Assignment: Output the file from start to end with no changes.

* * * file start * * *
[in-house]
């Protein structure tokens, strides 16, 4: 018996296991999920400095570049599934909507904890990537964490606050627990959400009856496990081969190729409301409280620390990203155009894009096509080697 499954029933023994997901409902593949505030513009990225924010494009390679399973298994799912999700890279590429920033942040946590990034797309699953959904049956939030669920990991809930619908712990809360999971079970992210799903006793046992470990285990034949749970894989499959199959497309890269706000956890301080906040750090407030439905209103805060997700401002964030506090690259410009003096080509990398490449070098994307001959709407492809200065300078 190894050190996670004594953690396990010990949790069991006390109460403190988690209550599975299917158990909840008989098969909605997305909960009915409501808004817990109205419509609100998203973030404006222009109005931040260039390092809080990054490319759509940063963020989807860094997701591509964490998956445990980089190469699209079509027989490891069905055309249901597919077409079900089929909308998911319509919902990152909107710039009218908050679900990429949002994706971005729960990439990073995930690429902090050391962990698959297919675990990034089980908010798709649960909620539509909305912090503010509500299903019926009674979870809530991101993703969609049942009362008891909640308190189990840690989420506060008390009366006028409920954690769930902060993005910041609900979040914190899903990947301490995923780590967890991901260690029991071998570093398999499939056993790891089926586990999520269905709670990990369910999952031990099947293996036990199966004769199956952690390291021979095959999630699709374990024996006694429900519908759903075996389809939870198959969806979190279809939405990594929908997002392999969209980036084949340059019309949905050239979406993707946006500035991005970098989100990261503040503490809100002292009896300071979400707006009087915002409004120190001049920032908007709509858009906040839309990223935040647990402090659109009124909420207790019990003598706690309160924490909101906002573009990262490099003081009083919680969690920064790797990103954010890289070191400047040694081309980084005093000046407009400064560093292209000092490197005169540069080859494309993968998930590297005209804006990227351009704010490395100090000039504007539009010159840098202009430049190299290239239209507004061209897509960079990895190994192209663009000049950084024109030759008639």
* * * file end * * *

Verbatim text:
[in-house]
């Protein structure tokens, strides 16, 4: 018996296991999920400095570049599934909507904890990537964490606050627990959400009856496990081969190729409301409280620390990203155009894009096509080697 499954029933023994997901409902593949505030513009990225924010494009390679399973298994799912999700890279590429920033942040946590990034797309699953959904049956939030669920990991809930619908712990809360999971079970992210799903006793046992470990285990034949749970894989499959199959497309890269706000956890301080906040750090407030439905209103805060997700401002964030506090690259410009003096080509990398490449070098994307001959709407492809200065300078 190894050190996670004594953690396990010990949790069991006390109460403190988690209550599975299917158990909840008989098969909605997305909960009915409501808004817990109205419509609100998203973030404006222009109005931040260039390092809080990054490319759509940063963020989807860094997701591509964490998956445990980089190469699209079509027989490891069905055309249901597919077409079900089929909308998911319509919902990152909107710039009218908050679900990429949002994706971005729960990439990073995930690429902090050391962990698959297919675990990034089980908010798709649960909620539509909305912090503010509500299903019926009674979870809530991101993703969609049942009362008891909640308190189990840690989420506060008390009366006028409920954690769930902060993005910041609900979040914190899903990947301490995923780590967890991901260690029991071998570093398999499939056993790891089926586990999520269905709670990990369910999952031990099947293996036990199966004769199956952690390291021979095959999630699709374990024996006694429900519908759903075996389809939870198959969806979190279809939405990594929908997002392999969209980036084949340059019309949905050239979406993707946006500035991005970098989100990261503040503490809100002292009896300071979400707006009087915002409004120190001049920032908007709509858009906040839309990223935040647990402090659109009124909420207790019990003598706690309160924490909101906002573009990262490099003081009083919680969690920064790797990103954010890289070191400047040694081309980084005093000046407009400064560093292209000092490197005169540069080859494309993968998930590297005209804006990227351009704010490395100090000039504007539009010159840098202009430049190299290239239209507004061209897509960079990895190994192209663009000049950084024109030759008639």